Reasons it’s worth getting lost in Louisville, Kentucky

When I visited Louisville, Kentucky in the early summer, a month after the Derby dust had settled at the Churchill Downs, locals were confused at why I’d chosen this particular weekend for my exploration. But the city has everything a tourist could want: natural beauty, excellent restaurants and nightlife, a draw-you-in history, and it’s the heart of bourbon country. Plus, it’s still gloriously underexplored. I suspect this won’t last long, and these are some of the reasons why.

Louisville’s downtown is very much worth wandering around. Its core looks like New York’s Soho, lined with the same signature cast iron buildings. The city also boasts an architectural time-capsule in the form of Old Louisville, the largest Victorian preservation district in America.

Sports enthusiasts will be kept busy here, though you need not be a boxing fan to appreciate the Muhammad Ali Center. The award-winning museum is a testament to civil rights, in addition to being an ode to the local hero’s impressive career. If you leave dry-eyed, you have no soul. And, down the street is the Louisville Slugger Museum. Even if you’re lukewarm on the sport (though one should never, ever admit that publicly in Louisville), you’ll geek out over the museum’s bat archive, home to the bat preference for every baseball player who’s mattered.

For a refreshing take on the town, The Urban Bourbon Trail is walkable(ish) self-guided tour of about 30 interesting spots that boast some of the best bourbon selections and historical points in the downtown core. Ensure you make it to the St. Charles Exchange. This bar, with delicious snacks and an excellent cocktail list, is housed in one of the city’s oldest buildings. A note on the downtown core: The hours of businesses curiously resemble those of banks, so check the hours of your destinations before venturing out.

Louisville’s downtown looks like New York’s Soho, lined with the same signature cast iron buildings

And a warning about those cocktails. Due to the beautiful and dangerous thing that is the American bartender’s freehand pour, you’ll likely get a hangover. The best place to acquire one is Haymarket Whiskey Bar. Built in 1855, it anchors the eastern most edge of the famed Whiskey Row. The bar selection is staggering and the service earnest. It’s here you will likely meet your new favourite bourbon, and most probably drink too much of it.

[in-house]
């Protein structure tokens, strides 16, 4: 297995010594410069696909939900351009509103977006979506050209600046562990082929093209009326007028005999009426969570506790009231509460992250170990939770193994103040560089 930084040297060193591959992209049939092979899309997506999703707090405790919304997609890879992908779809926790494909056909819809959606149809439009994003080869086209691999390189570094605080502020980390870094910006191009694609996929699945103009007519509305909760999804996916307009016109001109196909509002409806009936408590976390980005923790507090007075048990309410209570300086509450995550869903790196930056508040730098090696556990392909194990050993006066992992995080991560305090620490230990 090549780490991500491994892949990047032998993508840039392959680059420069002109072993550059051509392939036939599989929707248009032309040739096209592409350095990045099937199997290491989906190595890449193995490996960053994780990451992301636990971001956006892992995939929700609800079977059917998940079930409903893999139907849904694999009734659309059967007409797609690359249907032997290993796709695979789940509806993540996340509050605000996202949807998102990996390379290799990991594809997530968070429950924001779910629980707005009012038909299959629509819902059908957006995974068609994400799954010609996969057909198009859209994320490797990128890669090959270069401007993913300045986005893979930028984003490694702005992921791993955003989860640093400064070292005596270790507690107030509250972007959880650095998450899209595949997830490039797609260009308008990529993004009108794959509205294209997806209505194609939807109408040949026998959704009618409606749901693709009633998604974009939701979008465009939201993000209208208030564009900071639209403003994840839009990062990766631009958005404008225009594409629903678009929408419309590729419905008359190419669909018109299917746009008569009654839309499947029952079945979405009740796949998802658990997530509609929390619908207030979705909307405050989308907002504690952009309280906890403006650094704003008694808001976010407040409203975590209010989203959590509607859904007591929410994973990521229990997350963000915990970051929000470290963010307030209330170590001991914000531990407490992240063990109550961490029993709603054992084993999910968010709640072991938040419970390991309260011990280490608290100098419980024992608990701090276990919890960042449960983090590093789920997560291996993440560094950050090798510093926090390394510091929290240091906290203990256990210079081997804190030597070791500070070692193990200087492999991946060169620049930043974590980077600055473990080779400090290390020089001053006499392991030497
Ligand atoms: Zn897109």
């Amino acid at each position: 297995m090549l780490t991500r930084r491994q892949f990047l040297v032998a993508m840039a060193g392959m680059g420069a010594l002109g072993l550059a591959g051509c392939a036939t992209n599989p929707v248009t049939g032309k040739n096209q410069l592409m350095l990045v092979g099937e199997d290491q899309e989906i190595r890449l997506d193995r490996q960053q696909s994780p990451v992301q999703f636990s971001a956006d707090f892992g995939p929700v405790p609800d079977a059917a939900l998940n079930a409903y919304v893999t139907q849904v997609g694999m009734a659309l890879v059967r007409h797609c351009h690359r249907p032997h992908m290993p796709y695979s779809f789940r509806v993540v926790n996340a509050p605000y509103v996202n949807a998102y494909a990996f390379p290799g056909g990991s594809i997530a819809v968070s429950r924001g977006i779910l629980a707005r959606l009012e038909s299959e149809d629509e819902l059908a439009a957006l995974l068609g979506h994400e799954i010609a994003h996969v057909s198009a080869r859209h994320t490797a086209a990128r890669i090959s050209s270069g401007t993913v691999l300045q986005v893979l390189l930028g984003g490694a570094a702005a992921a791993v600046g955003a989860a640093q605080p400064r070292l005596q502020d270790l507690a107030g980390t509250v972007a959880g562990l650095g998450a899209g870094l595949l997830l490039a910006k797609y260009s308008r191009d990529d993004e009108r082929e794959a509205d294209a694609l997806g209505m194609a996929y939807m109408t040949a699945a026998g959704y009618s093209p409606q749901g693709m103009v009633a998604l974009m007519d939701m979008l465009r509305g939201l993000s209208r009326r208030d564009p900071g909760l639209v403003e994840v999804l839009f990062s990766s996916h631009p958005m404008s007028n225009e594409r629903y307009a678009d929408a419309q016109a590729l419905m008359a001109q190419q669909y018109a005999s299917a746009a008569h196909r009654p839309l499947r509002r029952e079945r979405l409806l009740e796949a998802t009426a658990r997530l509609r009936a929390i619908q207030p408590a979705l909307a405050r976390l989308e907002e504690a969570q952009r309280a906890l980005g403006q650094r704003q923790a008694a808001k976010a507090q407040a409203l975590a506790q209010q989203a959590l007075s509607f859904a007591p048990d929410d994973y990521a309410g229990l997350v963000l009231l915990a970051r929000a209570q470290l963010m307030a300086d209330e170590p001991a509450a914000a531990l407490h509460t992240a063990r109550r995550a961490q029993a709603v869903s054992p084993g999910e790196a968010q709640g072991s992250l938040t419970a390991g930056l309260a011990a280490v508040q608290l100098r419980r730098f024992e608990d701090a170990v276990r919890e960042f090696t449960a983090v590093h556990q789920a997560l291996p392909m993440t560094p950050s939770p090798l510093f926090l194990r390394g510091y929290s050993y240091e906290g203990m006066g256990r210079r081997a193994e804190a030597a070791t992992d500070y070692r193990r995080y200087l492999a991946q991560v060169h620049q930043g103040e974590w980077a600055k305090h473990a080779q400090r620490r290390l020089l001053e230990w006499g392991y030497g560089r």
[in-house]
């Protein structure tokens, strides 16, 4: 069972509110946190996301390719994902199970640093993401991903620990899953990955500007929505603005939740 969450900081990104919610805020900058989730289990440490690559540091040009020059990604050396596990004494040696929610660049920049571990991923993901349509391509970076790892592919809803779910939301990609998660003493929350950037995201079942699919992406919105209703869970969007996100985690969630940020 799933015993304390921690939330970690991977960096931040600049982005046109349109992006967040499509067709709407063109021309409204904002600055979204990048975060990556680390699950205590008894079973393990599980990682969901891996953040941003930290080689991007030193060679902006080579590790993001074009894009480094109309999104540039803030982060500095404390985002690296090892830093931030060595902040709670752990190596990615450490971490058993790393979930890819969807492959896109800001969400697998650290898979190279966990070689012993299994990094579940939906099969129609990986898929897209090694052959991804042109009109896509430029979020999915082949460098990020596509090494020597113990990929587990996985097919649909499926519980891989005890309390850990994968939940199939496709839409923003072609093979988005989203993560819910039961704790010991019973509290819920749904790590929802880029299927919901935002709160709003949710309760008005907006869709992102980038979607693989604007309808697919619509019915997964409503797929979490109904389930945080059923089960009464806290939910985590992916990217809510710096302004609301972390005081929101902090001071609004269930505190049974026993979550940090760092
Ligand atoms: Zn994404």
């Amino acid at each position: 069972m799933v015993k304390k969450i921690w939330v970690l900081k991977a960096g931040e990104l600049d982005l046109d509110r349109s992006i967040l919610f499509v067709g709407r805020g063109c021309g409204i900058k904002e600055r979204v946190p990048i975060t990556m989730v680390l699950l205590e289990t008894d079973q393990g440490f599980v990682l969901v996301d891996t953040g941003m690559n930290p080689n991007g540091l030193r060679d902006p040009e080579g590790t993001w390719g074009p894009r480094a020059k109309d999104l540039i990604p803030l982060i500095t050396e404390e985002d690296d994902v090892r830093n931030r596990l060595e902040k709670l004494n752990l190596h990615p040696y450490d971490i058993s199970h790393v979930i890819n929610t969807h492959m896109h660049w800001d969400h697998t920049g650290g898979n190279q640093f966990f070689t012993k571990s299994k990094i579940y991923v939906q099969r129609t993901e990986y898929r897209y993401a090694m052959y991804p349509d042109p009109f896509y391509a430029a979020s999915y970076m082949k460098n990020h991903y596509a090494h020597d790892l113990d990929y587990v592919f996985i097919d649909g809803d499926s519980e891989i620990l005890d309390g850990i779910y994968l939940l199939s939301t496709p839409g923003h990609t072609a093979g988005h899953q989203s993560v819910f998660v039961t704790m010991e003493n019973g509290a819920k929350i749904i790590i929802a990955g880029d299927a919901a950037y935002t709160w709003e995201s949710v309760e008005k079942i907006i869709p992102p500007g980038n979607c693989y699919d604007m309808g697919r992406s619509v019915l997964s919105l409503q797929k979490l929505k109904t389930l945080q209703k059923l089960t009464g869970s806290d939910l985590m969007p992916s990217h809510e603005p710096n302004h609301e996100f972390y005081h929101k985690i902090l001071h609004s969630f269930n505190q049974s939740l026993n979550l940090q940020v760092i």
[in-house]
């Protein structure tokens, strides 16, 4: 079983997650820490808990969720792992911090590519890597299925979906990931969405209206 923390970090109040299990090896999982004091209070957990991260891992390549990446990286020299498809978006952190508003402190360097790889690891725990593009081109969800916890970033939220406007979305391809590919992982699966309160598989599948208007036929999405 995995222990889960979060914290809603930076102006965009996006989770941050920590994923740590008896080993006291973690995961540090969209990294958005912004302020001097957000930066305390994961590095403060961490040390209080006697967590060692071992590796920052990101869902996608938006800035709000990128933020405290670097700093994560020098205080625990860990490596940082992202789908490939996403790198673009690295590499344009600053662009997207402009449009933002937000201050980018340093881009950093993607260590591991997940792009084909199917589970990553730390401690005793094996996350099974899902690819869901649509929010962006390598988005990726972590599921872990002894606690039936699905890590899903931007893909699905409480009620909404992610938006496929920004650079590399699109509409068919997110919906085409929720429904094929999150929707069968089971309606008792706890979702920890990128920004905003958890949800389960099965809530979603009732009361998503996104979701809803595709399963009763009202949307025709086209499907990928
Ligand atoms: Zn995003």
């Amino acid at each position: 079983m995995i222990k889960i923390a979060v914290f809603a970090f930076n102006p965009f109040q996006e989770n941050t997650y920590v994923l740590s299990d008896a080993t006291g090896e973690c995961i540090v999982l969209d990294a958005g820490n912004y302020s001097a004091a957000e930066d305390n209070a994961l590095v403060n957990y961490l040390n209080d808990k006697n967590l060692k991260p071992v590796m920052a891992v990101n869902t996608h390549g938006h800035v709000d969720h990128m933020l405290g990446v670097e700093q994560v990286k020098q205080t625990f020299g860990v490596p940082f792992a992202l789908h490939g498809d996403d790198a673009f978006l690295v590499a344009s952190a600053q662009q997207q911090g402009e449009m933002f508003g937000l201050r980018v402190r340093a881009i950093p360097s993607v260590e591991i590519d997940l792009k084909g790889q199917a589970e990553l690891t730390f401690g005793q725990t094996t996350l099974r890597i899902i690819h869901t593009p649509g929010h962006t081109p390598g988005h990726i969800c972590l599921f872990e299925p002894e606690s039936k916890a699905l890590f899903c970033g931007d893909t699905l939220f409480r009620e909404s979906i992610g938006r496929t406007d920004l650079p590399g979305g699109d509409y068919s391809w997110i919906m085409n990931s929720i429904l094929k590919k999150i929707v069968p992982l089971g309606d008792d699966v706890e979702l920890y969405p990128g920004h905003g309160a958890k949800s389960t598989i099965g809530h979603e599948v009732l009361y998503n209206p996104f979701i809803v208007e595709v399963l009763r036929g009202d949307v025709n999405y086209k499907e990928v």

If you want to stray from bourbon, head to the Copper and Kings brandy distillery, or the Holy Grale, a gastropub housed in a 1905 Unitarian Church in Louisville’s Highlands neighbourhood.

The food in Louisville is outstanding — barbecue and fried chicken of note — and served up in warming, welcoming hospitable venues. If you’re looking for a hangover prevention measure, you’ll want to search out a Hot Brown. In the 1920s, swing dancers tired of the late night eats found solace (and nourishment) at The Brown Hotel, where the resident chef at the time whipped up a new creation that marries turkey, bacon, a rich Mornay cheese sauce and roasted tomatoes, served open-faced on toast. Hot Browns can be found all over Kentucky, but your first should be eaten at its origin, the Brown Hotel, a quick taxi ride away from Haymarket Whiskey Bar. Eat it tipsy at 3 a.m. and chase it with Derby Pie.

Feeling achy in the morning? Head to Please and Thank You to caffeinate and thumb through the attached record store while waiting for your coffee to kick in, then make your way over to The Silver Dollar for breakfast. The menu is comfort food incarnate, with a Californian/Mexican twist on southern offerings. Order the chilaquiles verdes, cornbread pancakes or fried oyster sandwich. The portions are massive, the service warm and there’s a feeling of solidarity among the heavy-lidded, fuzzy-brained Saturday morning brunch crowd.

The dinner scene is as fun as brunch. Dine at award-winning Harvest for farm-to-table food in a non-hipster way. Their sourcing isn’t so much of a statement as it is a friendly coincidence that they have great relationships with local farmers. Whatever you order — the barbecue board and buttermilk fried chicken livers are recommended — pair it with a bourbon tasting flight. For an airy room with a view, eat at Decca for beautiful food and ambiance. Make sure to try the mussels. There’s often a jazz band playing in the lounge downstairs and the music creeps up into the dining room, or into the gorgeous sprawling outdoor garden.

For a chic, nouveau Southern meal, head to Proof on Main and have your dinner with a side of art. Savour some cocktails and order the charred octopus and nduja bison meatballs. Then take your drink and languorously tour the adjoining gallery space at the 21c hotel. Every turn in the space leads to a beautiful new little surprise: just like Louisville.

[Ed. note: The Churchill Downs were incorrectly named in a previous version of this story.]

Comments

  1. Just don’t make a wrong turn and get stuck in the west end. They’ll accidentally shoot you while shooting at each other. Also of note, a 5 minute drive in any other direction will get you lots of Taco Bell and QDoba. It’s just like New York!

  2. Enjoyed your story on my hometown, Karen. As a journalist, however, I must make one correction: The home of the Kentucky Derby is Churchill Downs.

  3. Great article….Nulu is the best with more great stuff coming! Also sorry that “sorry” is such a sad unhappy person that chooses to try to bring the article down with negativity.

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